Strive Health: At-Home & Virtual Value-Based Kidney Care
Strive Health, a provider of technology-enabled value-based at-home and virtual kidney care, recently raised $166M in Series C funding in a round led by NEA and included participation from CVS Health Ventures, CapitalG, Echo Health Ventures, Town Hall Ventures, Ascension Ventures, and Redpoint. This brings the company’s total funding to $386M since its founding. According to the company the funding will be used to expand partnerships with Medicare Advantage and commercial payers, as well as expanding into new and existing markets.
More than 1 in 7 adults in the U.S. (15% of the adult population) have kidney disease and approximately 90% of those with kidney disease don't know they have it (National Kidney Foundation)
Strive is currently responsible for $2.5B of medical spending and has realized a 20% reduction in the total cost of kidney care and a 42% reduction in hospitalizations (Strive Health)
Approximately 34M people have early undiagnosed, early-stage (stage 1-3) kidney disease accounting for over 50% of the cost of kidney disease (U.S. Renal Data System)
McKinsey estimates that between 15-25% of dialysis spending could be shifted to the home accounting for about $5B in savings.
Strive Health was co-founded by CEO Chris Riopelle and Bob Badal, both for (from?) DaVita. As noted by the Denver Business Journal, Riopelle and Badal realized that only a small percentage of those with chronic kidney disease, about 10%, are aware of it and have been diagnosed. [In fact] about 80% of patients start on dialysis by crashing into it: getting so sick that they end up in the hospital, and learning there that their kidneys have shut down and they need to start treatment.” Riopell and Badal realized there had to be a better way and understood that finding a way to diagnose and intervene with these patients earlier in the process could improve the experience and the quality of care. As noted on the company’s website, Riopelle wants to help those who deserve a better patient journey and is deeply committed to fundamentally changing how kidney care works for the almost 40M patients in need in America. Currently, “kidney care focuses almost entirely on ESKD and in-center dialysis, missing the primary drivers of high cost and poor outcomes. Strive is [attempting to change] the kidney care paradigm to identify patients earlier, prioritize the right care at the right time and drive better outcomes – all while lowering costs.”
Strive’s care model looks to combine technology such as Artificial Intelligence to empower caregivers to, in their words, “methodically reinvent kidney care”. According to the company, Strive’s Care Multiplier uses machine learning models that are trained on over 100 million patient records to calculate risk scores, end-stage kidney disease crash predictions, admission and readmission predictions as well as disease progression predictions. In addition, the company states that its artificial intelligence algorithms can identify patients whose kidney disease is undiagnosed thereby allowing earlier interventions.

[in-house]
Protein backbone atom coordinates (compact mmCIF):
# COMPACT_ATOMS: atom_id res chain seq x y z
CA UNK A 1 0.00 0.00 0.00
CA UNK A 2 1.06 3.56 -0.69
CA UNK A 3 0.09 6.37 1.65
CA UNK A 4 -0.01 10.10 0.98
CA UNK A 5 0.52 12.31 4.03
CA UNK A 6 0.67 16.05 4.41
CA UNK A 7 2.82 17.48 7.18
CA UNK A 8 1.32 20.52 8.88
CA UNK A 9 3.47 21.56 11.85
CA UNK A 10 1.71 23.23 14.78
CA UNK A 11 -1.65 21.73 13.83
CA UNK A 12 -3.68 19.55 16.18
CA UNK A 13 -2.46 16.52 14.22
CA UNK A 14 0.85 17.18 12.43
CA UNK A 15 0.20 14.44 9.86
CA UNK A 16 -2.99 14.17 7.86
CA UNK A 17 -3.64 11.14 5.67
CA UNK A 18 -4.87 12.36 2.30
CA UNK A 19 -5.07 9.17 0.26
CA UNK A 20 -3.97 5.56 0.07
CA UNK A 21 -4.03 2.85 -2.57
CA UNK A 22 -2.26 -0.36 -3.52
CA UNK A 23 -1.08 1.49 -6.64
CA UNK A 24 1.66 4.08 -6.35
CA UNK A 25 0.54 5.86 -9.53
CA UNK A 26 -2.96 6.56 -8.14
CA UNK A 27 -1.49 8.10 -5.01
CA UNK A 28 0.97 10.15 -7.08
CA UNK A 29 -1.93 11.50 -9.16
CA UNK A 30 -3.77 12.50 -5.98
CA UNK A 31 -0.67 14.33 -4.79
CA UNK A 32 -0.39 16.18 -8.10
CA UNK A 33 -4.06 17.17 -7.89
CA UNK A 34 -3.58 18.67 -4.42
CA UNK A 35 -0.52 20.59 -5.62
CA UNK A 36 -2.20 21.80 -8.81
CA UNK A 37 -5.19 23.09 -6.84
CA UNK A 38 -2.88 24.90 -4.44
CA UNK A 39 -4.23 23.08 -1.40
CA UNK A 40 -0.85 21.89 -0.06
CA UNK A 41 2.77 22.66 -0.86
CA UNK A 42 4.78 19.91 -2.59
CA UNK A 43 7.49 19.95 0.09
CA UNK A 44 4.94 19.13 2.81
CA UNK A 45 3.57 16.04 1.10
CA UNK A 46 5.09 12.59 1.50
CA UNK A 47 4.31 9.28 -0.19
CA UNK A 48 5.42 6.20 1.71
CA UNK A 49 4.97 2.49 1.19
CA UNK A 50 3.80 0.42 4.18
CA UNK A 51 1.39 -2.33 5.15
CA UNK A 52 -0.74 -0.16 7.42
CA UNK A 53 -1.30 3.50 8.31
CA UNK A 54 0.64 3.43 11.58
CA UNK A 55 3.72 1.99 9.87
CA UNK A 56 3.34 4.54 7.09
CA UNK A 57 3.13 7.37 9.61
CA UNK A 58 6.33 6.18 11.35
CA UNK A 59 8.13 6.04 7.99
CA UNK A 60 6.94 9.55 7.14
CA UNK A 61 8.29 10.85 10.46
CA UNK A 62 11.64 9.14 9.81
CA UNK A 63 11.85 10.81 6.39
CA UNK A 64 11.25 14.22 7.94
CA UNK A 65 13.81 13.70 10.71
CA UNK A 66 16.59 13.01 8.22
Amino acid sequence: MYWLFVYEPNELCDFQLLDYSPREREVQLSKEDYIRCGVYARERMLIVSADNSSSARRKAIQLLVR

Strive then uses this data to “form an integrated care delivery system that supports the entire patient journey from chronic kidney disease (CKD) to end-stage kidney disease (ESKD), As highlighted by MedCity News “The company provides at-home and virtual support for chronic kidney disease, end-stage kidney disease, dialysis, and kidney transplant and connects the patients with a care team, nurse practitioner, registered nurse, case manager, and care coordinator.”
Strive states that it is currently responsible for $2.5B of medical spending and has realized a 20% reduction in the total cost of kidney care, a 42% reduction in hospitalizations, and has achieved a 94% overall patient satisfaction rate. The company serves 80,000 CKD and ESRD patients in 30 states and has established partnerships with 600 nephrology providers across 10 states.
The Big Picture:
According to the National Kidney Foundation, approximately 90% of those with kidney disease don’t know they have it and Medicare costs for all people with all stages of kidney disease were $130 billion. For patients in need of a kidney transplant, this amounts to over $80K per person per year spending, much of which could have been prevented with early detection and treatment. Moreover, over 50% of the cost of untreated kidney disease is for people with early-stage disease (stage 1-3 disease) where companies like Strive Health and its competitors (Monogram, Somatus) could make a meaningful impact on the cost of care and patient quality of life. By helping to move kidney care out of facilities and improving its effectiveness. This would also have a significant financial impact as McKinsey estimates that between 15-25% of dialysis spending could be shifted to the home, amounting to about $5B in spending. Thus Strive and its competitors are significantly reducing the total cost of care. This is also propelled by regulatory moves such as the 21st Century Cures Act which now allows dialysis patients to become enrolled in Medicare Advantage plans. By combining the power of improved data and analytics with personalized care, companies like Strive may be able to change the progression of this very costly chronic disease.